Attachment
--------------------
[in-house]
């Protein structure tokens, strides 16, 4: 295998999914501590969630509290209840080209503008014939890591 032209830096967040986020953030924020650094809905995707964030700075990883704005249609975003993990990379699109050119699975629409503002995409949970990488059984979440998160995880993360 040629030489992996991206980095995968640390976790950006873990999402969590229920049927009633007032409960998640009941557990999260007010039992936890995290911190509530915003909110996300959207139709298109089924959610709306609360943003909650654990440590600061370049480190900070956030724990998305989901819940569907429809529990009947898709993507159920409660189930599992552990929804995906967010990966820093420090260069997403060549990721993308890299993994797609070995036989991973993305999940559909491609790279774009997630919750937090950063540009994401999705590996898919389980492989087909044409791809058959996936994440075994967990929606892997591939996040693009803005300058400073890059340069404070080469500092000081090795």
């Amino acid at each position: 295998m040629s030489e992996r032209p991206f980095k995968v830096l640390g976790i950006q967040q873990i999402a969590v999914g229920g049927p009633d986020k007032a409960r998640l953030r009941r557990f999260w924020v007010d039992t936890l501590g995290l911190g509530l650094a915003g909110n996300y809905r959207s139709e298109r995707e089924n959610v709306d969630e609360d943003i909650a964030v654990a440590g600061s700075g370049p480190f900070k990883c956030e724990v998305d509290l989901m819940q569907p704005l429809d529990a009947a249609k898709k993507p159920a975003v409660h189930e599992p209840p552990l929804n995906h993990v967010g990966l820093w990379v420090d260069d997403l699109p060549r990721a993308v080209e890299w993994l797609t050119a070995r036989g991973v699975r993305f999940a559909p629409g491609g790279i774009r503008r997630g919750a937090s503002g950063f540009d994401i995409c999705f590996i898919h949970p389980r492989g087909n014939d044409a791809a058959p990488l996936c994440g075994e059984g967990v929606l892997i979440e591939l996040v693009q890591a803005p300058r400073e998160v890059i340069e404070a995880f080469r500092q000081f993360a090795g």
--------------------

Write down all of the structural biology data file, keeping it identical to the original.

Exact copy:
[in-house]
């Protein structure tokens, strides 16, 4: 295998999914501590969630509290209840080209503008014939890591 032209830096967040986020953030924020650094809905995707964030700075990883704005249609975003993990990379699109050119699975629409503002995409949970990488059984979440998160995880993360 040629030489992996991206980095995968640390976790950006873990999402969590229920049927009633007032409960998640009941557990999260007010039992936890995290911190509530915003909110996300959207139709298109089924959610709306609360943003909650654990440590600061370049480190900070956030724990998305989901819940569907429809529990009947898709993507159920409660189930599992552990929804995906967010990966820093420090260069997403060549990721993308890299993994797609070995036989991973993305999940559909491609790279774009997630919750937090950063540009994401999705590996898919389980492989087909044409791809058959996936994440075994967990929606892997591939996040693009803005300058400073890059340069404070080469500092000081090795």
């Amino acid at each position: 295998m040629s030489e992996r032209p991206f980095k995968v830096l640390g976790i950006q967040q873990i999402a969590v999914g229920g049927p009633d986020k007032a409960r998640l953030r009941r557990f999260w924020v007010d039992t936890l501590g995290l911190g509530l650094a915003g909110n996300y809905r959207s139709e298109r995707e089924n959610v709306d969630e609360d943003i909650a964030v654990a440590g600061s700075g370049p480190f900070k990883c956030e724990v998305d509290l989901m819940q569907p704005l429809d529990a009947a249609k898709k993507p159920a975003v409660h189930e599992p209840p552990l929804n995906h993990v967010g990966l820093w990379v420090d260069d997403l699109p060549r990721a993308v080209e890299w993994l797609t050119a070995r036989g991973v699975r993305f999940a559909p629409g491609g790279i774009r503008r997630g919750a937090s503002g950063f540009d994401i995409c999705f590996i898919h949970p389980r492989g087909n014939d044409a791809a058959p990488l996936c994440g075994e059984g967990v929606l892997i979440e591939l996040v693009q890591a803005p300058r400073e998160v890059i340069e404070a995880f080469r500092q000081f993360a090795g």